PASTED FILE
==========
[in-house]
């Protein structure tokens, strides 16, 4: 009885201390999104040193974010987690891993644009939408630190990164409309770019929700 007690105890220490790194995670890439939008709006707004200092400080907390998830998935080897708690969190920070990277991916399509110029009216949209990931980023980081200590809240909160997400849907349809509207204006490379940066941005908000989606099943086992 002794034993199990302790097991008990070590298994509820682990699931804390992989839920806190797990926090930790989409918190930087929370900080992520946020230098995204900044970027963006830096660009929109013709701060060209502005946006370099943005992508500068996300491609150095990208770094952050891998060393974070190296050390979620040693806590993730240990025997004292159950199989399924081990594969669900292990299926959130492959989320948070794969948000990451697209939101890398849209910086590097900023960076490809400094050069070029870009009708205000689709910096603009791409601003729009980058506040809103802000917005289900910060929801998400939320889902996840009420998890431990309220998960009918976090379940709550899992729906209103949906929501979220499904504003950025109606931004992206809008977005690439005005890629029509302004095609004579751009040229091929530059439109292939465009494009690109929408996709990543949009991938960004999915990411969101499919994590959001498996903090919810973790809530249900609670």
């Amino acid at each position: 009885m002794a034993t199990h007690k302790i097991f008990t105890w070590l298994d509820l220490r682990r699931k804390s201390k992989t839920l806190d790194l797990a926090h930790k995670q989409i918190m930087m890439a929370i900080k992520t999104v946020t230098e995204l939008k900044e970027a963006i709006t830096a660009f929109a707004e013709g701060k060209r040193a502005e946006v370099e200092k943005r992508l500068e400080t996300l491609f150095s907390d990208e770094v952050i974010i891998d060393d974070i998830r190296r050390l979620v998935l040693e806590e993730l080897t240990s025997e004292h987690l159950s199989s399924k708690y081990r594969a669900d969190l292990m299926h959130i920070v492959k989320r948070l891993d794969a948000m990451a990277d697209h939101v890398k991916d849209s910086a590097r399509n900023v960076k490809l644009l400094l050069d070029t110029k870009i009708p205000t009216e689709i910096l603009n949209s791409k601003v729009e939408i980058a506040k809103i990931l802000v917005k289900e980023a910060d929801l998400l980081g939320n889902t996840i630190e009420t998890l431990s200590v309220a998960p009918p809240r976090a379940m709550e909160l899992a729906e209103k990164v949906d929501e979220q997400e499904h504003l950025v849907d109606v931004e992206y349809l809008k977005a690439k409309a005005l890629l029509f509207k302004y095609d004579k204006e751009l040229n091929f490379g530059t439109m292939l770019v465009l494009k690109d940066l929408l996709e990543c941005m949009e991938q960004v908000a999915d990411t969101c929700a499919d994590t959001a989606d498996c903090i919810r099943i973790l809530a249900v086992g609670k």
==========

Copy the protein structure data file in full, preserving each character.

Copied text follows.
[in-house]
């Protein structure tokens, strides 16, 4: 009885201390999104040193974010987690891993644009939408630190990164409309770019929700 007690105890220490790194995670890439939008709006707004200092400080907390998830998935080897708690969190920070990277991916399509110029009216949209990931980023980081200590809240909160997400849907349809509207204006490379940066941005908000989606099943086992 002794034993199990302790097991008990070590298994509820682990699931804390992989839920806190797990926090930790989409918190930087929370900080992520946020230098995204900044970027963006830096660009929109013709701060060209502005946006370099943005992508500068996300491609150095990208770094952050891998060393974070190296050390979620040693806590993730240990025997004292159950199989399924081990594969669900292990299926959130492959989320948070794969948000990451697209939101890398849209910086590097900023960076490809400094050069070029870009009708205000689709910096603009791409601003729009980058506040809103802000917005289900910060929801998400939320889902996840009420998890431990309220998960009918976090379940709550899992729906209103949906929501979220499904504003950025109606931004992206809008977005690439005005890629029509302004095609004579751009040229091929530059439109292939465009494009690109929408996709990543949009991938960004999915990411969101499919994590959001498996903090919810973790809530249900609670």
């Amino acid at each position: 009885m002794a034993t199990h007690k302790i097991f008990t105890w070590l298994d509820l220490r682990r699931k804390s201390k992989t839920l806190d790194l797990a926090h930790k995670q989409i918190m930087m890439a929370i900080k992520t999104v946020t230098e995204l939008k900044e970027a963006i709006t830096a660009f929109a707004e013709g701060k060209r040193a502005e946006v370099e200092k943005r992508l500068e400080t996300l491609f150095s907390d990208e770094v952050i974010i891998d060393d974070i998830r190296r050390l979620v998935l040693e806590e993730l080897t240990s025997e004292h987690l159950s199989s399924k708690y081990r594969a669900d969190l292990m299926h959130i920070v492959k989320r948070l891993d794969a948000m990451a990277d697209h939101v890398k991916d849209s910086a590097r399509n900023v960076k490809l644009l400094l050069d070029t110029k870009i009708p205000t009216e689709i910096l603009n949209s791409k601003v729009e939408i980058a506040k809103i990931l802000v917005k289900e980023a910060d929801l998400l980081g939320n889902t996840i630190e009420t998890l431990s200590v309220a998960p009918p809240r976090a379940m709550e909160l899992a729906e209103k990164v949906d929501e979220q997400e499904h504003l950025v849907d109606v931004e992206y349809l809008k977005a690439k409309a005005l890629l029509f509207k302004y095609d004579k204006e751009l040229n091929f490379g530059t439109m292939l770019v465009l494009k690109d940066l929408l996709e990543c941005m949009e991938q960004v908000a999915d990411t969101c929700a499919d994590t959001a989606d498996c903090i919810r099943i973790l809530a249900v086992g609670k």